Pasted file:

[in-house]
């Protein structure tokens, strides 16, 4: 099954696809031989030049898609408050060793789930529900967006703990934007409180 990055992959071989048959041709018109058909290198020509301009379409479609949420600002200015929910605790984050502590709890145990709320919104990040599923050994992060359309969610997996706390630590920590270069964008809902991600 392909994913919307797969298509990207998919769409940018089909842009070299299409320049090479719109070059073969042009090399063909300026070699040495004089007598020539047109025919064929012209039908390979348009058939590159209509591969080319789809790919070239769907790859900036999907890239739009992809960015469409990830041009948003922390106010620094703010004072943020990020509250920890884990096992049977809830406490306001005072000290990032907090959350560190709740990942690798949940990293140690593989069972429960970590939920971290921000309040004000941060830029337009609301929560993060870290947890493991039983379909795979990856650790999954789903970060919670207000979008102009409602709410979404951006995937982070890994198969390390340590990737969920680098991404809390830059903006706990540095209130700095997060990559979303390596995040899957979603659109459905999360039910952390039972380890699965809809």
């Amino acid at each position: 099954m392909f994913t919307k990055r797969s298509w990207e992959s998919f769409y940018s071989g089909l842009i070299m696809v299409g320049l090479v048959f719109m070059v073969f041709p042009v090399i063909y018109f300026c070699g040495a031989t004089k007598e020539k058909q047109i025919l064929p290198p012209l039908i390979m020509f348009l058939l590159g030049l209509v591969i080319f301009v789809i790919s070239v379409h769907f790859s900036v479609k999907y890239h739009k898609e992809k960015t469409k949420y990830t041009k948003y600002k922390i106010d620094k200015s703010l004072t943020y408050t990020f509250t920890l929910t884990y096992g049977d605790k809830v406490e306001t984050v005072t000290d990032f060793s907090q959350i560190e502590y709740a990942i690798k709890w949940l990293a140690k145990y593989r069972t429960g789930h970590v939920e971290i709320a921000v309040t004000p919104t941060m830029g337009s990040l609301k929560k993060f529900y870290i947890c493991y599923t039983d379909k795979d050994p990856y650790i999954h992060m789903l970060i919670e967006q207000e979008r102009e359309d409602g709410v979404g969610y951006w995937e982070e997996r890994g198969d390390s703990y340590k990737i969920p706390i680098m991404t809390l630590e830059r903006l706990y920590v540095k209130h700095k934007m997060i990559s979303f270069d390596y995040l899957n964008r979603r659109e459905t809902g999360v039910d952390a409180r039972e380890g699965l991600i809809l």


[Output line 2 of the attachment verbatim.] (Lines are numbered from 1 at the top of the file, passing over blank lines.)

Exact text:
């Protein structure tokens, strides 16, 4: 099954696809031989030049898609408050060793789930529900967006703990934007409180 990055992959071989048959041709018109058909290198020509301009379409479609949420600002200015929910605790984050502590709890145990709320919104990040599923050994992060359309969610997996706390630590920590270069964008809902991600 392909994913919307797969298509990207998919769409940018089909842009070299299409320049090479719109070059073969042009090399063909300026070699040495004089007598020539047109025919064929012209039908390979348009058939590159209509591969080319789809790919070239769907790859900036999907890239739009992809960015469409990830041009948003922390106010620094703010004072943020990020509250920890884990096992049977809830406490306001005072000290990032907090959350560190709740990942690798949940990293140690593989069972429960970590939920971290921000309040004000941060830029337009609301929560993060870290947890493991039983379909795979990856650790999954789903970060919670207000979008102009409602709410979404951006995937982070890994198969390390340590990737969920680098991404809390830059903006706990540095209130700095997060990559979303390596995040899957979603659109459905999360039910952390039972380890699965809809």